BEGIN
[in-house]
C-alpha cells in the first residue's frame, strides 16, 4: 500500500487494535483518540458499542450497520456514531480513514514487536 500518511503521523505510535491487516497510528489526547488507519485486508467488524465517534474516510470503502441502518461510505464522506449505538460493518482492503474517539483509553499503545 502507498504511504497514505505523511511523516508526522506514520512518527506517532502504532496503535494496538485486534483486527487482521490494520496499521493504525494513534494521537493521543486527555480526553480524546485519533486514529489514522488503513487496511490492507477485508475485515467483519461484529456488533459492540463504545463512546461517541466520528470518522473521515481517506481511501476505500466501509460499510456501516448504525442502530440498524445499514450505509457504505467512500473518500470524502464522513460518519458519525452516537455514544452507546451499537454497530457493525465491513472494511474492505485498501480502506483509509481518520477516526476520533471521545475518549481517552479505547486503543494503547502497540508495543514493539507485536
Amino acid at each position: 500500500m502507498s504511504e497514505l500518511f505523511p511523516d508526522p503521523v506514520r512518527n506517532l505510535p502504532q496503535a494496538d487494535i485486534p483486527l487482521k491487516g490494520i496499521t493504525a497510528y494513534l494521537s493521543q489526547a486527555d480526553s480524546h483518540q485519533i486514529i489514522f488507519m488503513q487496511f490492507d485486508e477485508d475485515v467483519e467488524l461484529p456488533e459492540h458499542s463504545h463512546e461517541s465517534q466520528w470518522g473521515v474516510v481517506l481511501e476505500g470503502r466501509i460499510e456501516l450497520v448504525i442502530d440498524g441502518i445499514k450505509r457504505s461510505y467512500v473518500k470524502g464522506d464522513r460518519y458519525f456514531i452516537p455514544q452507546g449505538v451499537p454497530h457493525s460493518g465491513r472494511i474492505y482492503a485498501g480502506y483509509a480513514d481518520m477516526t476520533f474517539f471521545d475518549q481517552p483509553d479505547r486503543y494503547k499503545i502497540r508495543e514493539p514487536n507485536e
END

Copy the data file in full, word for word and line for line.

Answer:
[in-house]
C-alpha cells in the first residue's frame, strides 16, 4: 500500500487494535483518540458499542450497520456514531480513514514487536 500518511503521523505510535491487516497510528489526547488507519485486508467488524465517534474516510470503502441502518461510505464522506449505538460493518482492503474517539483509553499503545 502507498504511504497514505505523511511523516508526522506514520512518527506517532502504532496503535494496538485486534483486527487482521490494520496499521493504525494513534494521537493521543486527555480526553480524546485519533486514529489514522488503513487496511490492507477485508475485515467483519461484529456488533459492540463504545463512546461517541466520528470518522473521515481517506481511501476505500466501509460499510456501516448504525442502530440498524445499514450505509457504505467512500473518500470524502464522513460518519458519525452516537455514544452507546451499537454497530457493525465491513472494511474492505485498501480502506483509509481518520477516526476520533471521545475518549481517552479505547486503543494503547502497540508495543514493539507485536
Amino acid at each position: 500500500m502507498s504511504e497514505l500518511f505523511p511523516d508526522p503521523v506514520r512518527n506517532l505510535p502504532q496503535a494496538d487494535i485486534p483486527l487482521k491487516g490494520i496499521t493504525a497510528y494513534l494521537s493521543q489526547a486527555d480526553s480524546h483518540q485519533i486514529i489514522f488507519m488503513q487496511f490492507d485486508e477485508d475485515v467483519e467488524l461484529p456488533e459492540h458499542s463504545h463512546e461517541s465517534q466520528w470518522g473521515v474516510v481517506l481511501e476505500g470503502r466501509i460499510e456501516l450497520v448504525i442502530d440498524g441502518i445499514k450505509r457504505s461510505y467512500v473518500k470524502g464522506d464522513r460518519y458519525f456514531i452516537p455514544q452507546g449505538v451499537p454497530h457493525s460493518g465491513r472494511i474492505y482492503a485498501g480502506y483509509a480513514d481518520m477516526t476520533f474517539f471521545d475518549q481517552p483509553d479505547r486503543y494503547k499503545i502497540r508495543e514493539p514487536n507485536e